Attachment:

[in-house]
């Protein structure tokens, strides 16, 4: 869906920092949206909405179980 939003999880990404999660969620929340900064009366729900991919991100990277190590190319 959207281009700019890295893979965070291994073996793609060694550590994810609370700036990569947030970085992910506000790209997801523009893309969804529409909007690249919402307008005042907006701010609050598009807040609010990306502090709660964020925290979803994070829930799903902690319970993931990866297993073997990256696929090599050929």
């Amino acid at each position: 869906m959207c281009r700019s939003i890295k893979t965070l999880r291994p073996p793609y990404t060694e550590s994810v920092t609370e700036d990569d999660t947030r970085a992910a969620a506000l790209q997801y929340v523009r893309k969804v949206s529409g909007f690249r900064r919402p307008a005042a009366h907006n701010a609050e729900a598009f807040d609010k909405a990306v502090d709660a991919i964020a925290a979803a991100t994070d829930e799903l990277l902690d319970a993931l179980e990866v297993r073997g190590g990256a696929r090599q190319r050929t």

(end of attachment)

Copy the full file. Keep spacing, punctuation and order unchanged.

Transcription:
[in-house]
């Protein structure tokens, strides 16, 4: 869906920092949206909405179980 939003999880990404999660969620929340900064009366729900991919991100990277190590190319 959207281009700019890295893979965070291994073996793609060694550590994810609370700036990569947030970085992910506000790209997801523009893309969804529409909007690249919402307008005042907006701010609050598009807040609010990306502090709660964020925290979803994070829930799903902690319970993931990866297993073997990256696929090599050929």
């Amino acid at each position: 869906m959207c281009r700019s939003i890295k893979t965070l999880r291994p073996p793609y990404t060694e550590s994810v920092t609370e700036d990569d999660t947030r970085a992910a969620a506000l790209q997801y929340v523009r893309k969804v949206s529409g909007f690249r900064r919402p307008a005042a009366h907006n701010a609050e729900a598009f807040d609010k909405a990306v502090d709660a991919i964020a925290a979803a991100t994070d829930e799903l990277l902690d319970a993931l179980e990866v297993r073997g190590g990256a696929r090599q190319r050929t």